Readers, Elizabeth Gilbert, author of Eat, Pray, Love and other fine books, has written a new—and truly remarkable—novel about a prosperous family of Philadelphia botanists in the heydey of plant exploration, the 1800s. I have never read a more horticulturally based novel, and rarely such an intelligent and exquisitely written one. I can only get you started here with the beginning of the very first chapter—and hope it hooks you. (In respect of all our readers, I should note that the novel does include open depictions of one woman’s sexuality.) Alma Whitaker, the novel’s main character, is born in the prologue. The first section, as you’ll see, is about her father, Henry.
For the first five years of her life, Alma Whittaker was indeed a mere passenger in the world—as we all are passengers in such early youth—and so her story was not yet noble, nor was it particularly interesting, beyond the fact that this homely toddler passed her days without illness or incident, surrounded by a degree of wealth nearly unknown in the America of that time, even within elegant Philadelphia. How her father came to be in possession of such great wealth is a story worth telling here, while we wait for the girl to grow up and catch our interest again. For it was no more common in 1800 than it has ever been for a poor-born and nearly illiterate man to become the richest inhabitant of his city, and so the means by which Henry Whittaker prospered are indeed interesting—although perhaps not noble, as he himself would have been the first to confess.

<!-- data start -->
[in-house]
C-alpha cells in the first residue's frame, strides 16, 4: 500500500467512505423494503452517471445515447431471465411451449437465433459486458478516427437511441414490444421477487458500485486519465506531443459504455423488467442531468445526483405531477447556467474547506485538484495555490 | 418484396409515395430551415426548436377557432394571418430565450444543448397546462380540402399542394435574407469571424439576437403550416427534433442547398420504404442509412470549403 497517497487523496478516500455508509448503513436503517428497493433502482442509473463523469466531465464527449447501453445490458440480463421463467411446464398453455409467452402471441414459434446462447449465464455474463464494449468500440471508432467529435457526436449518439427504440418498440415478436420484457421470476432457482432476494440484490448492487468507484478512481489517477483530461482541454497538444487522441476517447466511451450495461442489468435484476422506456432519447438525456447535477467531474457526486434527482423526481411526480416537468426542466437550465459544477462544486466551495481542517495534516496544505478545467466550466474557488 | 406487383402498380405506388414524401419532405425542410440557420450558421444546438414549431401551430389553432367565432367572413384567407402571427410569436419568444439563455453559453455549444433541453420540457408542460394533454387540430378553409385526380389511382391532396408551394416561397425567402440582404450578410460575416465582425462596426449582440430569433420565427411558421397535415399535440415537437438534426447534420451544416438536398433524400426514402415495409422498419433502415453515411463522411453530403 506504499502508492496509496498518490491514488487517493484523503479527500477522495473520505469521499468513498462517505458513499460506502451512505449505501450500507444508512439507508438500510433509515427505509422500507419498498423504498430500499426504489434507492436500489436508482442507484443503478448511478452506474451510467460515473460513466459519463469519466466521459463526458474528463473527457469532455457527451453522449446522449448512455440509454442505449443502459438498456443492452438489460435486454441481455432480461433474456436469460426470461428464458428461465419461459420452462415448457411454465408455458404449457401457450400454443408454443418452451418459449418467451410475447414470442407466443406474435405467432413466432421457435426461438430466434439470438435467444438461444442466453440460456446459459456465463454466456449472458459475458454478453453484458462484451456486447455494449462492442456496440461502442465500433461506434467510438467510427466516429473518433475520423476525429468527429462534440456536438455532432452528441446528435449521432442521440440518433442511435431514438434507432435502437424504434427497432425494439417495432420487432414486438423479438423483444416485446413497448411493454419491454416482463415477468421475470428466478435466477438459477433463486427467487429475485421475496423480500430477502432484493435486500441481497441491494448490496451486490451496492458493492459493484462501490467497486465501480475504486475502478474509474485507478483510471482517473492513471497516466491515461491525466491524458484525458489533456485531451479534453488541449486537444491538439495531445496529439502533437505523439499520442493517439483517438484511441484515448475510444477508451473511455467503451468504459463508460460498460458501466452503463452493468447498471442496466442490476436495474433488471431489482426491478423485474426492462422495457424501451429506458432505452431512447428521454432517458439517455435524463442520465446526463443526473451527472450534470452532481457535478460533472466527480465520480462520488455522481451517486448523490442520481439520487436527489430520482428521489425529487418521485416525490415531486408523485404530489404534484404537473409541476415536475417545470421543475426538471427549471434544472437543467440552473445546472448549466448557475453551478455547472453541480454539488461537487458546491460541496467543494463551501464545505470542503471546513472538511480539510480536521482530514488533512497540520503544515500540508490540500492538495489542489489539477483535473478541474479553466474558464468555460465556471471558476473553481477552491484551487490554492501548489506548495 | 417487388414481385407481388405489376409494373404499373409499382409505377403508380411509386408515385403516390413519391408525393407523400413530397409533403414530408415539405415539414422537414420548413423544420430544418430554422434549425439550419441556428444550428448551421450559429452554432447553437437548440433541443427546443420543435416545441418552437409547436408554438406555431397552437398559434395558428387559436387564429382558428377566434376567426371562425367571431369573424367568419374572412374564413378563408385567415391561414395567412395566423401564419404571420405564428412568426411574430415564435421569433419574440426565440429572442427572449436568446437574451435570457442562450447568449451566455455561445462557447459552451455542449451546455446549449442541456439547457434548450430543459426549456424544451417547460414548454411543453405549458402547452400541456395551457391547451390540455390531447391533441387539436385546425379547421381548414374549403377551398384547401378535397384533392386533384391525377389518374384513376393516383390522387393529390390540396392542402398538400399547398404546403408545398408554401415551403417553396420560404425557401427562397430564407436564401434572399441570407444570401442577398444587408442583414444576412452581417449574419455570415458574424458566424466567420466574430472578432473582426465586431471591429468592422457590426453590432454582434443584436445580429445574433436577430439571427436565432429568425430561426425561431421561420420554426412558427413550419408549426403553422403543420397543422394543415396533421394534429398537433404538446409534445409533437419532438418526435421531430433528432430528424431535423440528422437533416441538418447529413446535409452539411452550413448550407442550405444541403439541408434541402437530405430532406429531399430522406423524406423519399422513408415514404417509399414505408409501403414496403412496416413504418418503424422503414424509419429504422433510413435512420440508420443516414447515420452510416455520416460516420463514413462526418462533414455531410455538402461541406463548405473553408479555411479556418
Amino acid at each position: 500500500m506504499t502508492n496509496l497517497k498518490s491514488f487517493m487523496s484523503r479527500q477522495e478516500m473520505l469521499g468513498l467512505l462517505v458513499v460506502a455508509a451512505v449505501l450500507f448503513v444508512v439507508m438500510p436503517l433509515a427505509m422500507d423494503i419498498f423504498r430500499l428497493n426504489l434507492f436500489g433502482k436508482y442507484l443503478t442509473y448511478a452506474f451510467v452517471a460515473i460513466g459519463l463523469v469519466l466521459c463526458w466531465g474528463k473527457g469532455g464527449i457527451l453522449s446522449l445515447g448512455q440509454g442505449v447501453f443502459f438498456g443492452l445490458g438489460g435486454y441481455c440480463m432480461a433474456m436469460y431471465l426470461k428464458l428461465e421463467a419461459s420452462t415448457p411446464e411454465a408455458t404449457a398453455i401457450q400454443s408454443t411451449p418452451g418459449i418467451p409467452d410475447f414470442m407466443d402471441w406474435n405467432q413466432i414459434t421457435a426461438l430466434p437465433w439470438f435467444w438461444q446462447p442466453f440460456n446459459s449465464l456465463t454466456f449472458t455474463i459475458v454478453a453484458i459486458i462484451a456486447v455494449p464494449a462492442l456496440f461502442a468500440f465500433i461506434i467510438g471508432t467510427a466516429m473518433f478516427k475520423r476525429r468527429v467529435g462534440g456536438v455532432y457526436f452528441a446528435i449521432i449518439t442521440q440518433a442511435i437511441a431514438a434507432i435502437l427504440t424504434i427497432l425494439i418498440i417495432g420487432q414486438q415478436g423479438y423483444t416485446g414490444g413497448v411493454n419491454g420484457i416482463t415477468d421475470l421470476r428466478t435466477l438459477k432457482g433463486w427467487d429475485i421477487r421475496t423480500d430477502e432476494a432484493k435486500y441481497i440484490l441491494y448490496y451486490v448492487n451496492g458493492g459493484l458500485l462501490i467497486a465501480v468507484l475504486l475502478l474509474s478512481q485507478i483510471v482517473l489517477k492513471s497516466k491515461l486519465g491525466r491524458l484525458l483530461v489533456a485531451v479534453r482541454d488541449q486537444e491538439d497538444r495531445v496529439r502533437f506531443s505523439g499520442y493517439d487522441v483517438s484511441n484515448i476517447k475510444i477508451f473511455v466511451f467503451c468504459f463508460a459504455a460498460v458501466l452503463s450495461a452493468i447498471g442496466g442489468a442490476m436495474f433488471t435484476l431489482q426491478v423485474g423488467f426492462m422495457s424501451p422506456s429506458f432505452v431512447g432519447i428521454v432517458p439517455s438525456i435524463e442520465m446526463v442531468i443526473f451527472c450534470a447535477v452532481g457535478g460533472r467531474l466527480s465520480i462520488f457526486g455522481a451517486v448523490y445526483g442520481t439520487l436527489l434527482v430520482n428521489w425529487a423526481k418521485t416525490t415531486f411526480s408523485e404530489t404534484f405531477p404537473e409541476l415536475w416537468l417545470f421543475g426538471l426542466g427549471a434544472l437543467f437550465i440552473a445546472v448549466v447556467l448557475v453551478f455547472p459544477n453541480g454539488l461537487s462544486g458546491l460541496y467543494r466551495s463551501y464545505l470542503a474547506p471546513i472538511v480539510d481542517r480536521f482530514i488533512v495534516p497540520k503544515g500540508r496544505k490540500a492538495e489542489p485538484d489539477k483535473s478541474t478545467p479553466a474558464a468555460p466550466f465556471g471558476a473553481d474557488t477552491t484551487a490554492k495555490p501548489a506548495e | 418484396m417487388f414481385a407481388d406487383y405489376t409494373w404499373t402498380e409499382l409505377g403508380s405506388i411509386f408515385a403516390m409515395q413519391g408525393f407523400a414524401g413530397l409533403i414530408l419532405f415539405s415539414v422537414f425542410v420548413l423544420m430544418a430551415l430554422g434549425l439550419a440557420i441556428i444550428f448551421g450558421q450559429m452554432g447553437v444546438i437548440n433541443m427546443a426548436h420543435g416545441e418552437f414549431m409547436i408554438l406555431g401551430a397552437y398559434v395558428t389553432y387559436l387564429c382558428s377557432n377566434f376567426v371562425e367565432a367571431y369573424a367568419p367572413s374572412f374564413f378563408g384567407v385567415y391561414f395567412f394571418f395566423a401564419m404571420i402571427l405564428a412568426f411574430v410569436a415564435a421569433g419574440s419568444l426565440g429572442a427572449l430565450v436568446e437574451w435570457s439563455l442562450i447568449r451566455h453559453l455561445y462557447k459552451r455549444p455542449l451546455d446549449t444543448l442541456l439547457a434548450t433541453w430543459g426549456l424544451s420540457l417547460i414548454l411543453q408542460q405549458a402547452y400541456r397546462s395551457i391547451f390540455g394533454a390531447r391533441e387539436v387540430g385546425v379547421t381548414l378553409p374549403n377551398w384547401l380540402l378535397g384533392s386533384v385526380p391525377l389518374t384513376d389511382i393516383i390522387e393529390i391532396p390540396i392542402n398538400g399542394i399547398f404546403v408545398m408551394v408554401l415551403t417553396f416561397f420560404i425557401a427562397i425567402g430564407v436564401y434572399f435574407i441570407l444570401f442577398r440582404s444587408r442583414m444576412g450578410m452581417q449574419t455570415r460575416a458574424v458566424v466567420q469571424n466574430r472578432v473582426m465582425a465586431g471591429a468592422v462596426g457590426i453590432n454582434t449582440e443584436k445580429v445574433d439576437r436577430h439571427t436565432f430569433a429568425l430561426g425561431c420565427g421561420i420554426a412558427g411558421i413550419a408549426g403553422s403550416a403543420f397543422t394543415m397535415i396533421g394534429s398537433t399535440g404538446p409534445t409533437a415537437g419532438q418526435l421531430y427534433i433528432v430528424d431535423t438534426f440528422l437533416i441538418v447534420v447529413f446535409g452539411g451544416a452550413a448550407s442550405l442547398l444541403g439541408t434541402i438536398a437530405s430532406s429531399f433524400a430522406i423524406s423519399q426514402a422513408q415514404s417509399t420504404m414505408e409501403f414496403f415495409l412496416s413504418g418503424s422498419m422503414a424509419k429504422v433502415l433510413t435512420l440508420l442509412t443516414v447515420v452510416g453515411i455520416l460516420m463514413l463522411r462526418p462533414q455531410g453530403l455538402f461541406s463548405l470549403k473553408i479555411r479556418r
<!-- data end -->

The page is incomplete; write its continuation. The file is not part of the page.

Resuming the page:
Henry Whittaker was born in 1760 in the village of Richmond, just up the Thames from London. He was the youngest son of poor parents who had a few too many children already. He was raised in two small rooms with a floor of beaten earth, with an almost adequate roof, with a meal on the hearth nearly every day, with a mother who did not drink and a father who did not beat his family—by comparison to many families of the day, in other words, a nearly genteel existence. His mother even had a private spot of dirt behind the house in which to grow larkspurs and lupines, decoratively, like a lady. But Henry was not fooled by larkspurs and lupines. He grew up sleeping one wall away from the pigs, and there was not a moment in his life when poverty did not humiliate him.
Sigh. I really can’t run more of the excerpt here. (There is more in GreenPrints No.96, Winter 2013-14.) But this is one unique and powerful book. I do hope you’ll read the tale of this singular woman botanist—and that you’ll love it as much as I did. – Pat